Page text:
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HSG65 replaced by new HSE guidance

HSG65 replaced by new HSE guidance

Managing for health and safety 

New HSE guidance for larger organisations and businesses replaces HSG65

The Health and Safety Executive (HSE) has recently announced the completion of online guidance that they believe will make it easier for larger organisations and business leaders to understand the actions they need to take to comply with health and safety regulations.  

Managing for health and safety (MFHS) is a new microsite that replaces ‘Successful health and safety management’ (generally known as HSG65).

A wide number of stakeholders have influenced the development of this important guidance. This has led to significant changes to well recognised features.  In particular, the change from the POPIMAR (policy, organisation, planning, implementation monitoring and review) approach to health and safety arrangements to the ‘plan, do, check, act’ (PDCA) model.  This PDCA model reflects the structure of the BS OHSAS 18001 standard and management systems associated with it, which some organisations may find useful. 

The guidance has been revised to simplify key concepts and to provide a stronger focus on issues such as senior management leadership, workforce involvement and occupational health.  The new web-based guidance provides primarily information on managing for health and safety and is accompanied by web links to existing and more extensive guidance on specific features of health and safety management, such as risk assessment and leadership.     A ‘hard-copy’ version of the guidance is expected sometime later this year.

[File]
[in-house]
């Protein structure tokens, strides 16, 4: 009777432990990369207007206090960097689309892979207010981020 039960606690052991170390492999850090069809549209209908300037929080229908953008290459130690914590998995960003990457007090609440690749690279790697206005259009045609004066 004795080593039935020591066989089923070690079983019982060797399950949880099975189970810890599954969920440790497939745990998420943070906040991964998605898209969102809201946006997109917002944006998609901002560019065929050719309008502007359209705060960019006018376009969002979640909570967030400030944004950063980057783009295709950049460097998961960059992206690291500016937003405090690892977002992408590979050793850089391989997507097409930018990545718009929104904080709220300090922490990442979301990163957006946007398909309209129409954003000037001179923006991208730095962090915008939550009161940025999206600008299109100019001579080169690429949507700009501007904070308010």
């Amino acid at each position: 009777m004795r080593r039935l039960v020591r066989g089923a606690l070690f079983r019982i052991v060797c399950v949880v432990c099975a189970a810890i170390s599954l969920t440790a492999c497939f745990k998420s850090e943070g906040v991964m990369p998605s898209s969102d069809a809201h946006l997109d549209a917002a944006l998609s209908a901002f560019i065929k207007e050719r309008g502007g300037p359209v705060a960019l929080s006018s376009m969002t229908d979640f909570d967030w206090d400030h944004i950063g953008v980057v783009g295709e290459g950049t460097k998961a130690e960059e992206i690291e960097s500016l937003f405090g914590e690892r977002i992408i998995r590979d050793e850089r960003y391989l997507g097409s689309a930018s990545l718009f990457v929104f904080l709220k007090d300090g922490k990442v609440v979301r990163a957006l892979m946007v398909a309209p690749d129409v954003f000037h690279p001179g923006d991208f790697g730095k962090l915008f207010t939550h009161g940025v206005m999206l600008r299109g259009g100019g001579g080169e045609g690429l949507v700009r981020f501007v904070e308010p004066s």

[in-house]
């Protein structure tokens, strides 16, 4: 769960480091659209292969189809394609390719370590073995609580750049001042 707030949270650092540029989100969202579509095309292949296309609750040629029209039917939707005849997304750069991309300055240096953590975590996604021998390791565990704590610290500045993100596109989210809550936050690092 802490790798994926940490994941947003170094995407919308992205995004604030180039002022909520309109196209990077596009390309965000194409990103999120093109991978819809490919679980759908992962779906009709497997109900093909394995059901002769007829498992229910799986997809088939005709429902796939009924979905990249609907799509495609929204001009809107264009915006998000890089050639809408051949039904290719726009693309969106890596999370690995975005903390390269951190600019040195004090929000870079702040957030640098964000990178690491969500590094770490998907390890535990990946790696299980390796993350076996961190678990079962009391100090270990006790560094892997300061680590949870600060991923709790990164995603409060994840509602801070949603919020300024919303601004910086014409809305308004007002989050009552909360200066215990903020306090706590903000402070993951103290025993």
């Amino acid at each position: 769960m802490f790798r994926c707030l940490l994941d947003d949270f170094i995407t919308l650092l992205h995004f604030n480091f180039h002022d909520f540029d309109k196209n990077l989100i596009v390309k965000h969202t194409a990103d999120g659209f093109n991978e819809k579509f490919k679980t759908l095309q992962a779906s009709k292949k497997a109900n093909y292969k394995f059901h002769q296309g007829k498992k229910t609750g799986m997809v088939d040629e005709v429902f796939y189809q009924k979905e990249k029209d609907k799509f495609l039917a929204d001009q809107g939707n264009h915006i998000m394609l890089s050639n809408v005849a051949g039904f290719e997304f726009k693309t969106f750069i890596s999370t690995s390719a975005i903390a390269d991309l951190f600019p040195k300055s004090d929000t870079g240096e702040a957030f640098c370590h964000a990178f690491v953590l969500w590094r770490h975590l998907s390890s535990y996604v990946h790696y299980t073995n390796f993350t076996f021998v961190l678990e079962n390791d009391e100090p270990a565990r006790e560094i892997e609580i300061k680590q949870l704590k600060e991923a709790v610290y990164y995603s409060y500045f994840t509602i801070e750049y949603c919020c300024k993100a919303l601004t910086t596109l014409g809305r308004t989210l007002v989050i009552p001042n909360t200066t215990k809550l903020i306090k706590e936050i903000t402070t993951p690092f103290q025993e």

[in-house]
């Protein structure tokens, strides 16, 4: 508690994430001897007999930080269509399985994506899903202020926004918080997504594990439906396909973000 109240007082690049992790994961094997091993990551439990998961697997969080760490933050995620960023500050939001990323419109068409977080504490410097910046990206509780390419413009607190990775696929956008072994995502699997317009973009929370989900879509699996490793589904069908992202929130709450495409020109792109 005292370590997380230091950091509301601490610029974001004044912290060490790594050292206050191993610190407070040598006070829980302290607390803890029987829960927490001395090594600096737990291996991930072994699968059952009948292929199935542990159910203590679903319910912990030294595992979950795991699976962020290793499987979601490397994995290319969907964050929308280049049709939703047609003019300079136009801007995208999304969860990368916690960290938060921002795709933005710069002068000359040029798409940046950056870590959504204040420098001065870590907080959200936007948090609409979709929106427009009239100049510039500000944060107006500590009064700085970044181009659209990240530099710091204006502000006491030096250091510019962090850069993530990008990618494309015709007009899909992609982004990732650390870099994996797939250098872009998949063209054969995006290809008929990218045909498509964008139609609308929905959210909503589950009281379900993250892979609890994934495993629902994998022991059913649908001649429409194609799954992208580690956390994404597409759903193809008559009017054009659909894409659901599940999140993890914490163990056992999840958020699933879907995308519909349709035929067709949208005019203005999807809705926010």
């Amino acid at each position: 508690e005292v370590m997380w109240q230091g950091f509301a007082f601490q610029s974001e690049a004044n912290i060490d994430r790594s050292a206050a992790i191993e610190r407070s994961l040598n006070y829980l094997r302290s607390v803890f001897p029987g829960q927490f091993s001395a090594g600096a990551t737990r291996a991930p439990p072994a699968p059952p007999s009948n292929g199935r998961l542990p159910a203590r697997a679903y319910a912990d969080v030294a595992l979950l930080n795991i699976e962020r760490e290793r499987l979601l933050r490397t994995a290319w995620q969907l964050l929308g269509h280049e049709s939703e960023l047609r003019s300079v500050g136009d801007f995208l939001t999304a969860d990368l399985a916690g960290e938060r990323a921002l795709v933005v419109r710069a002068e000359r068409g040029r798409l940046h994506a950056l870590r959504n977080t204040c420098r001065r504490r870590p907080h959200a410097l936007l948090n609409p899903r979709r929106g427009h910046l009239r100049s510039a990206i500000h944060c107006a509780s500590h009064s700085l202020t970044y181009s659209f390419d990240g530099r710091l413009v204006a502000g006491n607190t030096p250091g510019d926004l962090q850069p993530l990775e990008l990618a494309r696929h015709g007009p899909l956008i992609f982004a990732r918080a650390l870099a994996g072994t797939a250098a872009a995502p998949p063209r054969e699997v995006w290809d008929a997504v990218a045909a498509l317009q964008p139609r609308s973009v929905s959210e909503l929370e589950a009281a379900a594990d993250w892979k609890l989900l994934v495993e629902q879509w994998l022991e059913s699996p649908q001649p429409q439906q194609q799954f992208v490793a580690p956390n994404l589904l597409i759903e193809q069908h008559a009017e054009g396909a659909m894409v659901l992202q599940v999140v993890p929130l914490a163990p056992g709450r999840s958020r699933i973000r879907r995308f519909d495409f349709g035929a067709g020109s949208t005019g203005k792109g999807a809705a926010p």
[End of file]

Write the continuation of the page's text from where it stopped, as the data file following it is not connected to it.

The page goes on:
The MFHS web guidance contains four distinct elements:

1 – Core elements of managing for health and safety

2 – Are you doing what you need to?

3 – Delivering effective arrangements

4 – Resources, including a number of useful external links

In addition, features on “worker consultation and involvement” and “leading and managing” are provided.

The HSE say that while the first two parts are targeted at business leaders, owners, trustees and line-managers, the third part will be particularly useful to those such as professional health and safety advisers who need to put in place or oversee their organisation’s arrangements for health and safety. They also hope the material will be of value to workers and their representatives.

The element ‘Delivering effective arrangements’ (section 3) is arguably the newest and most significant change, introducing and detailing the ‘Plan, Do, Check, Act’ (PDCA) framework.  It identifies the key actions needed in each part of the PDCA cycle and relates them back, where appropriate, to leadership, management, worker involvement and competence.  The HSE believes the revised guidance will achieve a better balance between the ‘systems’ and ‘behavioural’ aspects of management.

http://www.hse.gov.uk/managing/index.htm